A survey done a few weeks after the Equifax breach was announced found only one in four people checked their credit scores or reports because of it. And that survey by creditcards.com found 53 percent of people heard about the breach and did nothing about it.
But April Lewis-Parks with Consolidated Credit Counseling says it's not too late.
"They got social security numbers, birth dates, in some cases credit card numbers and driver license numbers," she said about the massive breach.
It's estimated hackers stole that information from more than 145 million people.
The first step you can take is to find out if your information was stolen. Click here to go to the page devoted to helping you find out. Make sure the page has an image of a padlock and the letters https in the URL address.
Scroll down until you see the words "Am I Impacted?"
You'll need to input your last name and last six digits of your social security number.
If it was, you can enroll in a free credit monitoring service that Equifax is offering free from a year on that same site.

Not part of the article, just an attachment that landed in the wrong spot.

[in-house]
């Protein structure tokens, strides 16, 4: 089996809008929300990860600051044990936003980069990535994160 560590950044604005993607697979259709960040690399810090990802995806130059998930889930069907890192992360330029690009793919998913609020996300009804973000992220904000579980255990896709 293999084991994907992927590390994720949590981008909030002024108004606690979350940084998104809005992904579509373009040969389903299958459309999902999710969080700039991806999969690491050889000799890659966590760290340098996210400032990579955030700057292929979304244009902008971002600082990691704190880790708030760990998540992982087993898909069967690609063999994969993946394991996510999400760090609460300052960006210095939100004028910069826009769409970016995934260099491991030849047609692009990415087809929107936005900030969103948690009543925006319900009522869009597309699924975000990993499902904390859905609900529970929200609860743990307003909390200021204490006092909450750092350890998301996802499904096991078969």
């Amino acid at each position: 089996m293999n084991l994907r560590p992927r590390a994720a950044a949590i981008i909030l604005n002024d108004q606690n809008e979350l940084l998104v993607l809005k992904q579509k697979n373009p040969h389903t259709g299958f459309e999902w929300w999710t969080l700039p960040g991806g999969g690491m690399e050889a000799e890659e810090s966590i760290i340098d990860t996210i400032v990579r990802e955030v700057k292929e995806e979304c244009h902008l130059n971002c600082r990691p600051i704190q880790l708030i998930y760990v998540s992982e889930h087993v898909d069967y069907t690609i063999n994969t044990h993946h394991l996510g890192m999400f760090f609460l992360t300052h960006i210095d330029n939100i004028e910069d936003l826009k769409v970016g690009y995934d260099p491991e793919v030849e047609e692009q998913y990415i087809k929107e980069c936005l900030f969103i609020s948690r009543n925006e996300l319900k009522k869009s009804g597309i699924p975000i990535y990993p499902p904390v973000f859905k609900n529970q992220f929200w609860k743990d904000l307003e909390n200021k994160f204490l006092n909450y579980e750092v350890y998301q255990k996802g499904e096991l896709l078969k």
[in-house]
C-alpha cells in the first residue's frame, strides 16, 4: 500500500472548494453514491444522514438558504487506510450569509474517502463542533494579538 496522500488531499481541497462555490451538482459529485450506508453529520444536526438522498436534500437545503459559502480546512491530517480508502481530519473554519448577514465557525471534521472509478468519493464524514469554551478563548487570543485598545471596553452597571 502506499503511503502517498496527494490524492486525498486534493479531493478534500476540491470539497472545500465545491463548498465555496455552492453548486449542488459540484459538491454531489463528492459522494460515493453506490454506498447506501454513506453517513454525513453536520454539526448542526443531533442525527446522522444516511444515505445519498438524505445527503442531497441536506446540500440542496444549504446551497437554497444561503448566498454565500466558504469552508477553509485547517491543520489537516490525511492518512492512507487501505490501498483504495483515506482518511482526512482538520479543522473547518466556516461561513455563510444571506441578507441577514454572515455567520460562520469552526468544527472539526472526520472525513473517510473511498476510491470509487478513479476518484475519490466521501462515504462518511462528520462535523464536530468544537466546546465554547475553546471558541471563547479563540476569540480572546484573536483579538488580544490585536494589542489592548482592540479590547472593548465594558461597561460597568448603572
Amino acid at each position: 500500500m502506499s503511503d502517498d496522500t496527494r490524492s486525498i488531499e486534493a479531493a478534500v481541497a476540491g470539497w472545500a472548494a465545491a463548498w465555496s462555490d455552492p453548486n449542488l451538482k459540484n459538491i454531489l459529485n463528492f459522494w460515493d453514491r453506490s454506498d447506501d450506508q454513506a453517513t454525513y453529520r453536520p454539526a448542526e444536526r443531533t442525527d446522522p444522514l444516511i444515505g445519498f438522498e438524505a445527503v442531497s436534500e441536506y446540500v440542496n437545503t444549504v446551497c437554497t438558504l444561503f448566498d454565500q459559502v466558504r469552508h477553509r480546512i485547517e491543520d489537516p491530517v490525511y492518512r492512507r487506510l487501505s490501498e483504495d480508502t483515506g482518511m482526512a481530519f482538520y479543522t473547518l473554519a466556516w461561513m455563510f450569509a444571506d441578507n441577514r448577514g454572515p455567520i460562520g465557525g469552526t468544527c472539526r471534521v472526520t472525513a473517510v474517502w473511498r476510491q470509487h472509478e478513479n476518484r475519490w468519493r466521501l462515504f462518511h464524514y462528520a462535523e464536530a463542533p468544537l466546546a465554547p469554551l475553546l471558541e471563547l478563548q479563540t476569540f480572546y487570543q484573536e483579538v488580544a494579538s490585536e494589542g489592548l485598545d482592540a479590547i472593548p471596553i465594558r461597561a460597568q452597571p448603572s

Lewis-Parks also recommends doing a credit freeze.
"Equifax is giving everyone a free credit freeze for one year. You have to enroll by January to get the freeze. But then you should also freeze your credit with the other bureaus," she recommended.
Those other credit reporting agencies, Experian and Transunion, will charge you $10 each to freeze and unfreeze your credit.
"A freeze means no one will be able to get new credit in your name, without consulting you first," Lewis-Parks said.
Your current creditors will still have access to your credit report, but new lines of credit won’t be granted access to your report without your consent. The downside, the next time you ask for credit, there may be a delay.
"For instance, if you go to the store and they offer you a credit card, 10 percent off, 20 percent off, get the discount now, you might not be able to get that offer," she warned.
That’s because the credit agency will have to consult you and unfreeze your report to grant access to that new creditor.
"It delays the credit granting process with loans, also car loans, homes, things will just take a little longer," she said. "It won’t be as instant but to have the safety to know that you’re protected is well worth it.
Even people who weren't clients of Equifax could be impacted. But clients who pay for credit monitoring service through the company will not be charged for that service for now.
You should also keep an eye on bank statements. If you see a charge from Equifax, dispute it immediately.